In such cases the actual house was rebuilt when it fell into disrepair, for it was not a Maori custom to repair a house. In other cases the whare wananga was but a name and a system; no special house bore the name, and the knowledge to it might be taught in the open air or in any house set apart for the purprose.
Oral Storytelling–Maori Culture
Oral storytelling is where history, religion, myth and art come together. The myths and heroics of their gods are brought to life with extravagant performances drawn from song, chants, props, traditional garb and more. It’s a very deeply emotional experience to witness traditional Maori storytelling.
The most critical components of Maori oral storytelling often involve the delivery of voice, gestures and facial expressions which convey the tone and emotion surrounding the story. Telling a story was almost never direct, but a drawn-out and complicated process, often involving many speakers.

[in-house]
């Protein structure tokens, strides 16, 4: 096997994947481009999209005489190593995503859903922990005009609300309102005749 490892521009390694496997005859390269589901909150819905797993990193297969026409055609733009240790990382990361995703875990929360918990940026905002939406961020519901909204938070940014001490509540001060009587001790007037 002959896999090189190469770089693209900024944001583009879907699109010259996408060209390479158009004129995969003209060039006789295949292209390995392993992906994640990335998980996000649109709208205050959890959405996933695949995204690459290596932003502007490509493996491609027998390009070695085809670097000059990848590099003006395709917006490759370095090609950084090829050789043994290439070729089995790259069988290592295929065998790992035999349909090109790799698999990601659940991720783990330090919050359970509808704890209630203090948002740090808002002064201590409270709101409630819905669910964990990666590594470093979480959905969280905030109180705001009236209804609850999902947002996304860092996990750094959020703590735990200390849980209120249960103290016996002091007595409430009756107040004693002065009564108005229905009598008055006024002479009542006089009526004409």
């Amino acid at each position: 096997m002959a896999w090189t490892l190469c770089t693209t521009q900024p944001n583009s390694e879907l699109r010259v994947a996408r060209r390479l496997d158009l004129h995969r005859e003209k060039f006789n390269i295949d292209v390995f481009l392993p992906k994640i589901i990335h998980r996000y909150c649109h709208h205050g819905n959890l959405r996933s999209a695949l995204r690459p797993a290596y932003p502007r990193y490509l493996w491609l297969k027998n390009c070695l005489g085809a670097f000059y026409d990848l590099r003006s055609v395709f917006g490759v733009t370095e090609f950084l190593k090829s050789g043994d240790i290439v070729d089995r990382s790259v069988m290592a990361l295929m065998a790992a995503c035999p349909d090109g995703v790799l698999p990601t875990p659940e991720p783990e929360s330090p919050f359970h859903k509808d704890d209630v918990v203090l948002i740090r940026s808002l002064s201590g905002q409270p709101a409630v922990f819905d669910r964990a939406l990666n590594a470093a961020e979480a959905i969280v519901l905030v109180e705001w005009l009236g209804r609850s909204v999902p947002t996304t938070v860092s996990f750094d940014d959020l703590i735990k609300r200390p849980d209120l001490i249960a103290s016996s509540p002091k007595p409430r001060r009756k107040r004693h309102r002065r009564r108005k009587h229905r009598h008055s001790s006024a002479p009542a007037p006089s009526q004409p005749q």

Oral storytelling was often performed in a traditional tribal meeting place, such as a central building or open area in the village. It was an important place and new guests would often be welcomed in with a song (the karanga).
Like many native peoples, the culture of the Maori people was highly oratory. Much of their storytelling revolved around composing, memorising, and performing all different kinds of poems, war chants, laments, and prayers. They were often thought to have a highly figurative and often rare poetic beauty. The oral production also had a definite religious element to it–seeing as it was believed that both language and knowledge had been acquired from the gods, religious ritual often played a large part in these productions. Within all of these poems, songs, chants and prayers, they formed and cultivated their own mythology to record their past and tell the legends and stories of their gods and tribal heroes, like the story of Kupe discovering Aotearoa.